Canadian Regulators Declare 50 Mbps To Be The New Broadband Standard

from the high-water-mark dept

A few years back, the FCC here in the States bumped the base definition of broadband from 4 Mbps downstream, 1 Mbps upstream, to 25 Mbps downstream, 4 Mbps upstream. This was done in large part to highlight the lack of competition (two-thirds lack access to speeds of 25 Mbps from more than one provider) at faster speeds, largely thanks to telcos that no longer really want to be in the residential broadband business and are refusing to upgrade their networks at any scale. Needless to say, neither ISPs — nor the politicians paid to love them — were happy with the new standard.

Recently the Canadian government took things further, announcing new rules that make 50 Mbps downstream, 10 Mbps upstream the new industry standard. In addition to declaring that this 50 Mbps option should be considered “basic telecom service” moving forward, the CRTC announced that it’s requiring that Canadian ISPs at least offer users the ability to purchase an uncapped, unlimited broadband connection.

According to the CRTC, 82% of Canadians already have access to speeds of 50 Mbps — but like in the States, availability for these faster options are incredibly scarce in more remote areas where competitive incentive is minimal and deployment costs are higher. To that end, the CRTC said it’s setting aside a $750 million subsidy fund to shore up backbone connectivity. The CRTC Is claiming that the effort should result in 50 Mbps service being made available to 90% of Canadian households by the end of 2021, and to the remaining 10% of households within 10 to 15 years after that.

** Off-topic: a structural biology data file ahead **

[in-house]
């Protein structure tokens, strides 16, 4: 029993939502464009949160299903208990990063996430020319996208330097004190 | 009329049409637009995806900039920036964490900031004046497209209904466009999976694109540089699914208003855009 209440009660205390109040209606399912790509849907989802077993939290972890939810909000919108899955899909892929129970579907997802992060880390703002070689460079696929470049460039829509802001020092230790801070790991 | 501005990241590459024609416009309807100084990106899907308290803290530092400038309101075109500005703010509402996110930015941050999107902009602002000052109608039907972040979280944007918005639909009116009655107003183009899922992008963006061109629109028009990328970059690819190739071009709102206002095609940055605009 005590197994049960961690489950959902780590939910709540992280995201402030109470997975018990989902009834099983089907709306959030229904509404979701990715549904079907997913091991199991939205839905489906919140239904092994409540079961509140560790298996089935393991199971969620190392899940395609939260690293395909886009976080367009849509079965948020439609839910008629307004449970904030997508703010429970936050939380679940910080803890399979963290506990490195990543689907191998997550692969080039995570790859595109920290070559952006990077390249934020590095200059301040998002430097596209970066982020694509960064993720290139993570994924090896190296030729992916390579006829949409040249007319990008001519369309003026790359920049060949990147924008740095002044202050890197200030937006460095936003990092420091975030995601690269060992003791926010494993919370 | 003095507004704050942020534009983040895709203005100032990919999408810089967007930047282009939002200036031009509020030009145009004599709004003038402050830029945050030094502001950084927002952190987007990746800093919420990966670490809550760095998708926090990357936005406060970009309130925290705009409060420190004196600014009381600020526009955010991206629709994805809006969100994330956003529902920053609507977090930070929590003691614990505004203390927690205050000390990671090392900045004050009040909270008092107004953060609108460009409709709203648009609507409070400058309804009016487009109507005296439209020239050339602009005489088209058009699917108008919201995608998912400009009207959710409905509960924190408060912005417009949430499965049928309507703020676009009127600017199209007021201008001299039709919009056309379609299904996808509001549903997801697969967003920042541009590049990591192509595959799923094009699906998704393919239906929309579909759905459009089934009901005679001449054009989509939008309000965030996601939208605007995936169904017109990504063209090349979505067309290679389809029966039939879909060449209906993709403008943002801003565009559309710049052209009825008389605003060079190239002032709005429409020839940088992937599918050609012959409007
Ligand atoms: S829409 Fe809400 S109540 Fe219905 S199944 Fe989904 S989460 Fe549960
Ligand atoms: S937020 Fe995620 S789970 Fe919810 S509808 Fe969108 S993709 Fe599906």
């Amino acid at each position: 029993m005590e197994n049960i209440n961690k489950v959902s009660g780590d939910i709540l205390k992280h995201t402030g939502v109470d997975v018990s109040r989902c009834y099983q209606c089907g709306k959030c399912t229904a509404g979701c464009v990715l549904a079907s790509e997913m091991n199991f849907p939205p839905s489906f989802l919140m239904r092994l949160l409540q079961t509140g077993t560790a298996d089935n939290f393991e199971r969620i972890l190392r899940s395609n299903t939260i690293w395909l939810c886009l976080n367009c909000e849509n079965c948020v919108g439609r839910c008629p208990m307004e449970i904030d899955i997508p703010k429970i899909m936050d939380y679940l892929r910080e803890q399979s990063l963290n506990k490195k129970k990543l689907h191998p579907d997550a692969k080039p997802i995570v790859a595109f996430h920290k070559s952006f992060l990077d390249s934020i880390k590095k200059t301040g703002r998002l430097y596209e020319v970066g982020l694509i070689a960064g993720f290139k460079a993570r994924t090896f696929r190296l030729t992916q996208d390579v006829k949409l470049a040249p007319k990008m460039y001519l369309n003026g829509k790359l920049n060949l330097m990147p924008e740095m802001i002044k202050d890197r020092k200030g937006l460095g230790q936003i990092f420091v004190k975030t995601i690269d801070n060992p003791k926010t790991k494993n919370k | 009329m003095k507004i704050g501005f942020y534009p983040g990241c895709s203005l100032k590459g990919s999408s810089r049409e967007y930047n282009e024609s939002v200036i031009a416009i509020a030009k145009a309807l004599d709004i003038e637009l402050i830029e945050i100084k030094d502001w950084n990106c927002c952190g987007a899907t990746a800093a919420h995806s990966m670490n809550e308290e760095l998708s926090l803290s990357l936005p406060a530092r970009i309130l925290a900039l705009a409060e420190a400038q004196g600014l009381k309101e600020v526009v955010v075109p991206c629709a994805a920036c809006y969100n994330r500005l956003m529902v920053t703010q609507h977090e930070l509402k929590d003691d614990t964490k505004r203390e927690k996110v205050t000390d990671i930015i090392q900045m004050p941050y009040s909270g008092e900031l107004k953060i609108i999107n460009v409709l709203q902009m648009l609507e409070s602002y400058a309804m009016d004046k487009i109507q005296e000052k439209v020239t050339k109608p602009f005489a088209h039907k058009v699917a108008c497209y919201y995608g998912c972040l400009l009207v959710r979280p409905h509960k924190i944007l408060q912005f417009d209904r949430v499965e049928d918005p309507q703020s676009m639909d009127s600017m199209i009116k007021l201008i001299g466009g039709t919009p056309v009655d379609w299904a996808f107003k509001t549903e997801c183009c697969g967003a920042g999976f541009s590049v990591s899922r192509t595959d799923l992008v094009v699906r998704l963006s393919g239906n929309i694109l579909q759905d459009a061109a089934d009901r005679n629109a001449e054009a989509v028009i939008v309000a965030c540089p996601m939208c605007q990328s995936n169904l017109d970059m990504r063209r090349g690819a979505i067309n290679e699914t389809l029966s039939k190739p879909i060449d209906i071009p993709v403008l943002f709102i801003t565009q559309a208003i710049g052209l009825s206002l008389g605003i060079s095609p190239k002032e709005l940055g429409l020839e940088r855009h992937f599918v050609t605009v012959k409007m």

Of course, telecom subsidies are nothing new, and the amount of money thrown at incumbent broadband providers in North America probably could have delivered gigabit fiber connections to every home on the planet several times over. These efforts are usually well-intentioned, but things quite frequently get lost in translation thanks to telecom providers with significant influence over the regulators and legislatures tasked with making sure this money gets spent effectively.